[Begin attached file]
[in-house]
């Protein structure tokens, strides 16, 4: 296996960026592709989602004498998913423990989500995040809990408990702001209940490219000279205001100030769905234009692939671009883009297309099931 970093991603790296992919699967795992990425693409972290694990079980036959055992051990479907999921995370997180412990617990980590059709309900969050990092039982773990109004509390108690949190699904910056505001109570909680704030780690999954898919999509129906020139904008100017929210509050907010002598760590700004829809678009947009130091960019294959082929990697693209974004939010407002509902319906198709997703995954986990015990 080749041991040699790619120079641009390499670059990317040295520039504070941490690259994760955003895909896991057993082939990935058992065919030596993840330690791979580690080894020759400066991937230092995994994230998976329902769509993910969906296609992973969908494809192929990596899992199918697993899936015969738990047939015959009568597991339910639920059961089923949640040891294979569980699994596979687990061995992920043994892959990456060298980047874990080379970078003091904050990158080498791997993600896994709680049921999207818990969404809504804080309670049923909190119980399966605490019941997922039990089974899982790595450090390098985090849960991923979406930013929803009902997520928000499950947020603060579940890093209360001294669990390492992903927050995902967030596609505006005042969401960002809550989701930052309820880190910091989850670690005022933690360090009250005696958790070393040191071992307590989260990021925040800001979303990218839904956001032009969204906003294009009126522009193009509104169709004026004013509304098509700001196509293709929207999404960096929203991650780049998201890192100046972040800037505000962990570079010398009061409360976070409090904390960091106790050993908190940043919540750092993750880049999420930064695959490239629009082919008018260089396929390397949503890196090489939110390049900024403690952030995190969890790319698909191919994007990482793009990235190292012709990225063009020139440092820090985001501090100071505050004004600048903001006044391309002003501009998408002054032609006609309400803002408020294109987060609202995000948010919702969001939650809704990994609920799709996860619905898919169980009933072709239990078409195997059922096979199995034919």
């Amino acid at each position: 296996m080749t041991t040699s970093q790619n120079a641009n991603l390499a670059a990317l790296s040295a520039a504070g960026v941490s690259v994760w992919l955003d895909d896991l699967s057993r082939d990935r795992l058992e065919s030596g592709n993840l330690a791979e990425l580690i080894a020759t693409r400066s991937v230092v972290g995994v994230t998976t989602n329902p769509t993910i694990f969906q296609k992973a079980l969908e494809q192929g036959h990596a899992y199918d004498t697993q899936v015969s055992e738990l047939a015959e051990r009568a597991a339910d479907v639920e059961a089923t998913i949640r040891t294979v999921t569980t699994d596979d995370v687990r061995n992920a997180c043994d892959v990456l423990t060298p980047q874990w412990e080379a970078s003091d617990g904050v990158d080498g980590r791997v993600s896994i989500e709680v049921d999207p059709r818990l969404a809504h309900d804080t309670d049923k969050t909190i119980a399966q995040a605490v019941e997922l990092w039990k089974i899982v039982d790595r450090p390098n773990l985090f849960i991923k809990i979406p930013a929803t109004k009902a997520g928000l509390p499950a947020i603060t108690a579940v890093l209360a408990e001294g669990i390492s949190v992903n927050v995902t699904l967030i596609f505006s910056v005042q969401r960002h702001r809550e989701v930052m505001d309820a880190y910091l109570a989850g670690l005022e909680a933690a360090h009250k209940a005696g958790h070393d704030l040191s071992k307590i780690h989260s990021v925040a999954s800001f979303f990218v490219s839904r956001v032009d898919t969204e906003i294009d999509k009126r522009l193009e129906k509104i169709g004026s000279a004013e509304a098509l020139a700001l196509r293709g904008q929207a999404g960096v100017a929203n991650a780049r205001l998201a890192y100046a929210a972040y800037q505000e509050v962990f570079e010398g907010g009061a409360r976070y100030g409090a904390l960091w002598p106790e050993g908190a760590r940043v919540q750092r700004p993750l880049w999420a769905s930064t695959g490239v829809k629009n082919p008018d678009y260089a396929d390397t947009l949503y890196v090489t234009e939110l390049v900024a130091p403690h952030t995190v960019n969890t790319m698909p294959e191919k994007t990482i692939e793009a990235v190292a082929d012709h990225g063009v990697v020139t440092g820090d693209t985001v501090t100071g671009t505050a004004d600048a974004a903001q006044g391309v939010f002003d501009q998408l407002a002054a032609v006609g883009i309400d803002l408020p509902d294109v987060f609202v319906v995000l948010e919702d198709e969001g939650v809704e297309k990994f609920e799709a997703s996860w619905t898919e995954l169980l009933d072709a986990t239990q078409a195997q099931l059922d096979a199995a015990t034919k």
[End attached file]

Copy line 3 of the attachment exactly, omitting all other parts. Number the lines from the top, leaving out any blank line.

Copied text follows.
């Amino acid at each position: 296996m080749t041991t040699s970093q790619n120079a641009n991603l390499a670059a990317l790296s040295a520039a504070g960026v941490s690259v994760w992919l955003d895909d896991l699967s057993r082939d990935r795992l058992e065919s030596g592709n993840l330690a791979e990425l580690i080894a020759t693409r400066s991937v230092v972290g995994v994230t998976t989602n329902p769509t993910i694990f969906q296609k992973a079980l969908e494809q192929g036959h990596a899992y199918d004498t697993q899936v015969s055992e738990l047939a015959e051990r009568a597991a339910d479907v639920e059961a089923t998913i949640r040891t294979v999921t569980t699994d596979d995370v687990r061995n992920a997180c043994d892959v990456l423990t060298p980047q874990w412990e080379a970078s003091d617990g904050v990158d080498g980590r791997v993600s896994i989500e709680v049921d999207p059709r818990l969404a809504h309900d804080t309670d049923k969050t909190i119980a399966q995040a605490v019941e997922l990092w039990k089974i899982v039982d790595r450090p390098n773990l985090f849960i991923k809990i979406p930013a929803t109004k009902a997520g928000l509390p499950a947020i603060t108690a579940v890093l209360a408990e001294g669990i390492s949190v992903n927050v995902t699904l967030i596609f505006s910056v005042q969401r960002h702001r809550e989701v930052m505001d309820a880190y910091l109570a989850g670690l005022e909680a933690a360090h009250k209940a005696g958790h070393d704030l040191s071992k307590i780690h989260s990021v925040a999954s800001f979303f990218v490219s839904r956001v032009d898919t969204e906003i294009d999509k009126r522009l193009e129906k509104i169709g004026s000279a004013e509304a098509l020139a700001l196509r293709g904008q929207a999404g960096v100017a929203n991650a780049r205001l998201a890192y100046a929210a972040y800037q505000e509050v962990f570079e010398g907010g009061a409360r976070y100030g409090a904390l960091w002598p106790e050993g908190a760590r940043v919540q750092r700004p993750l880049w999420a769905s930064t695959g490239v829809k629009n082919p008018d678009y260089a396929d390397t947009l949503y890196v090489t234009e939110l390049v900024a130091p403690h952030t995190v960019n969890t790319m698909p294959e191919k994007t990482i692939e793009a990235v190292a082929d012709h990225g063009v990697v020139t440092g820090d693209t985001v501090t100071g671009t505050a004004d600048a974004a903001q006044g391309v939010f002003d501009q998408l407002a002054a032609v006609g883009i309400d803002l408020p509902d294109v987060f609202v319906v995000l948010e919702d198709e969001g939650v809704e297309k990994f609920e799709a997703s996860w619905t898919e995954l169980l009933d072709a986990t239990q078409a195997q099931l059922d096979a199995a015990t034919k």